Azure Firewall Premium Preview certificates
To properly configure Azure Firewall Premium Preview TLS inspection, you must provide a valid intermediate CA certificate and deposit it in Azure Key vault.
Certificates used by Azure Firewall Premium Preview
There are three types of certificates used in a typical deployment:
Intermediate CA Certificate (CA Certificate)
A Certificate Authority (CA) is an organization that is trusted to sign digital certificates. A CA verifies identity and legitimacy of a company or individual requesting a certificate. If the verification is successful, the CA issues a signed certificate. When the server presents the certificate to the client (for example, your web browser) during a SSL/TLS handshake, the client attempts to verify the signature against a list of known good signers. Web browsers normally come with lists of CAs that they implicitly trust to identify hosts. If the authority is not in the list, as with some sites that sign their own certificates, the browser alerts the user that the certificate is not signed by a recognized authority and asks the user if they wish to continue communications with unverified site.
Server Certificate (Website certificate)
A certificate associated with to specific domain name. If a website has a valid certificate, it means that a certificate authority has taken steps to verify that the web address actually belongs to that organization. When you type a URL or follow a link to a secure website, your browser checks the certificate for the following characteristics:
- The website address matches the address on the certificate.
- The certificate is signed by a certificate authority that the browser recognizes as a trusted authority.
Occasionally users may connect to a server with an untrusted certificate. Azure Firewall will drop the connection as if the server terminated the connection.
Root CA Certificate (root certificate)
A certificate authority can issue multiple certificates in the form of a tree structure. A root certificate is the top-most certificate of the tree.
Azure Firewall Premium Preview can intercept outbound HTTP/S traffic and auto-generate a server certificate for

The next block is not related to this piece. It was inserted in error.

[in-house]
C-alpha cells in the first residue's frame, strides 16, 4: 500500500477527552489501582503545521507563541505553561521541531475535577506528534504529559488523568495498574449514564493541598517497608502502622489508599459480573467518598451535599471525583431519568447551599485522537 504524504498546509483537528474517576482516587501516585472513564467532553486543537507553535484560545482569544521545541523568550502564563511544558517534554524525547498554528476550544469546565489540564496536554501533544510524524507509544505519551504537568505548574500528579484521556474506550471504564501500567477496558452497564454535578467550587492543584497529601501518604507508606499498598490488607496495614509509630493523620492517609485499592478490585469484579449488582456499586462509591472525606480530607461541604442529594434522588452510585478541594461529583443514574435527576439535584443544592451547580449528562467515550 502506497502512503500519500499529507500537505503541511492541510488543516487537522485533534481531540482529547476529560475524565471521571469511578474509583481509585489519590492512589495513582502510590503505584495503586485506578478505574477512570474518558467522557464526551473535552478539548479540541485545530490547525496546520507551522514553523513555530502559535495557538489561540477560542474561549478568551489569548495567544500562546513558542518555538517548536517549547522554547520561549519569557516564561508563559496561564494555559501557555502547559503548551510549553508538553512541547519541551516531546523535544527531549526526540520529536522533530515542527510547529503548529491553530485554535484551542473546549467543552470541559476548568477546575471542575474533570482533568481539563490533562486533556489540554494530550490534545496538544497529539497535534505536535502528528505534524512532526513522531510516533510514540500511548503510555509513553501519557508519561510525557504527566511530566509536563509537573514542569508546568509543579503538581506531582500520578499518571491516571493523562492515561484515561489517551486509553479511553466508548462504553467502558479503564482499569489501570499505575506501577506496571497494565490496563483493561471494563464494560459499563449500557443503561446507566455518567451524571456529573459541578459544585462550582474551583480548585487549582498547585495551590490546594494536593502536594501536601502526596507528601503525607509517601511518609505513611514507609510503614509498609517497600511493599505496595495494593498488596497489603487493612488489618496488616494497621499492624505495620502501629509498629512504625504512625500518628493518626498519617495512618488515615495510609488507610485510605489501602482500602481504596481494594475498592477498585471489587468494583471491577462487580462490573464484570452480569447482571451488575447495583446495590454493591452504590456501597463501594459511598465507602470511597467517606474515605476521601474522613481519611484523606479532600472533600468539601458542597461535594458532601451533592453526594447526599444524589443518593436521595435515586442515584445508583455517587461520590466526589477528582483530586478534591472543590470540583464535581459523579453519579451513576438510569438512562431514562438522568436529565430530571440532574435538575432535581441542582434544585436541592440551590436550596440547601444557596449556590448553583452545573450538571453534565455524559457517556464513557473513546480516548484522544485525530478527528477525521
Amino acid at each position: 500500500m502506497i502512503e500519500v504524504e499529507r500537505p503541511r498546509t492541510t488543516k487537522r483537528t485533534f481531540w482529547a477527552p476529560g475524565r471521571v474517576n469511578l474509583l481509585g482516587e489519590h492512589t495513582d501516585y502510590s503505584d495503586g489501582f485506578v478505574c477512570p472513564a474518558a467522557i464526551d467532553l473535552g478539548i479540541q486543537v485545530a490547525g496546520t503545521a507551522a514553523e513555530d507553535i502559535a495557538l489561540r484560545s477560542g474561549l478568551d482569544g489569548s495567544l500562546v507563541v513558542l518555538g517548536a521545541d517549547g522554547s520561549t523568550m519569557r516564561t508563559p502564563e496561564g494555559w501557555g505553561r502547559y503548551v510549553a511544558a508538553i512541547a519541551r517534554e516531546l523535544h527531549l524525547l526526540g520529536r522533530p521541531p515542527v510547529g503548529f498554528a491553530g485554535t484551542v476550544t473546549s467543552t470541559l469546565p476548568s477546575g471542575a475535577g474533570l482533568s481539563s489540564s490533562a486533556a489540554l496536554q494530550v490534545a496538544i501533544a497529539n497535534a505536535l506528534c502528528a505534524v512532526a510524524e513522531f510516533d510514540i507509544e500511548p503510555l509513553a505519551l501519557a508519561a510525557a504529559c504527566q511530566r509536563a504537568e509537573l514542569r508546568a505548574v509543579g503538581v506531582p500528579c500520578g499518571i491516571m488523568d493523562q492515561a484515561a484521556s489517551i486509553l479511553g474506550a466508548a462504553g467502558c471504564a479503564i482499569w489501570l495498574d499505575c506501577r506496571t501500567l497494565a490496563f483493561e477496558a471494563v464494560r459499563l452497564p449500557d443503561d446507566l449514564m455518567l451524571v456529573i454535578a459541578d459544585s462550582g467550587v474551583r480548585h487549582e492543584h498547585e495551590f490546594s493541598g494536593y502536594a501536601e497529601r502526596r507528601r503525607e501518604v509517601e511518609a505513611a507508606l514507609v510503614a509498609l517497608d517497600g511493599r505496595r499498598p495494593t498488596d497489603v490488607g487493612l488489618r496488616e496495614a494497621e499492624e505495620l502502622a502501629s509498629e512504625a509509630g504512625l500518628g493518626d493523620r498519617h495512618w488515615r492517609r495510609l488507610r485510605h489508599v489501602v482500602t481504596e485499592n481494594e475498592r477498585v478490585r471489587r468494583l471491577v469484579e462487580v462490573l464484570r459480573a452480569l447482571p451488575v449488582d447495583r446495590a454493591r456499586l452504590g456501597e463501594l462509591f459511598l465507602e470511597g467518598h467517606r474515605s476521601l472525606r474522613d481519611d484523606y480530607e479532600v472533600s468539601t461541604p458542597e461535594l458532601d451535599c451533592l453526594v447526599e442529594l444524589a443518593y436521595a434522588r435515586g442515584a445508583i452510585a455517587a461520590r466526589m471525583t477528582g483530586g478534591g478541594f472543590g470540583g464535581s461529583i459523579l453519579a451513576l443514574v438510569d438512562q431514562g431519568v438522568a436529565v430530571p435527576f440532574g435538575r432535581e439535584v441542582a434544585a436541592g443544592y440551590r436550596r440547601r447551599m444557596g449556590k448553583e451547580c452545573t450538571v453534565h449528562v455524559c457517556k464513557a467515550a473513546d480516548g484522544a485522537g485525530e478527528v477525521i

www.website.com. This certificate is generated using the Intermediate CA certificate that you provide. End-user browser and client applications must trust your organization Root CA certificate or intermediate CA certificate for this procedure to work.
Intermediate CA certificate requirements
Ensure your CA certificate complies with the following requirements:
When deployed as a Key Vault secret, you must use Password-less PFX (Pkcs12) with a certificate and a private key.
It must be a single certificate, and shouldn’t include the entire chain of certificates.
It must be valid for one year forward.
It must be an RSA private key with minimal size of 4096 bytes.
It must have the
KeyUsageextension marked as Critical with the
KeyCertSignflag (RFC 5280; 126.96.36.199 Key Usage).
It must have the
BasicContraintsextension marked as Critical (RFC 5280; 188.8.131.52 Basic Constraints).
CAflag must be set to TRUE.
The Path Length must be greater than or equal to one.
Azure Key Vault
Azure Key Vault is a platform-managed secret store that you can use to safeguard secrets, keys, and TLS/SSL certificates. Azure Firewall Premium supports integration with Key Vault for server certificates that are attached to a Firewall Policy.
To configure your key vault:
- You need to import an existing certificate with its key pair into your key vault.
- Alternatively, you can also use a key vault secret that's stored as a password-less, base-64 encoded PFX file. A PFX file is a digital certificate containing both private key and public key.
- It's recommended to use a CA certificate import because it allows you to configure an alert based on certificate expiration date.
- After you've imported a certificate or a secret, you need to define access policies in the key vault to allow the identity to be granted get access to the certificate/secret.
- The provided CA certificate needs to be trusted by your Azure workload. Ensure they are deployed correctly.
You can either create or reuse an existing user-assigned managed identity, which Azure Firewall uses to retrieve certificates from Key Vault on your behalf. For more information, see What is managed identities for Azure resources?
Configure a certificate in your policy
To configure a CA certificate in your Firewall Premium policy, select your policy and then select TLS inspection (preview). Select Enabled on the TLS inspection page. Then select your CA certificate in Azure Key Vault, as shown in the following figure:
To see and configure a certificate from the Azure portal, you must add your Azure user account to the Key Vault Access policy. Give your user account Get and List under Secret Permissions.
Create your own self-signed CA certificate
To help you test and verify TLS inspection, you can use the following scripts to create your own self-signed Root CA and Intermediate CA.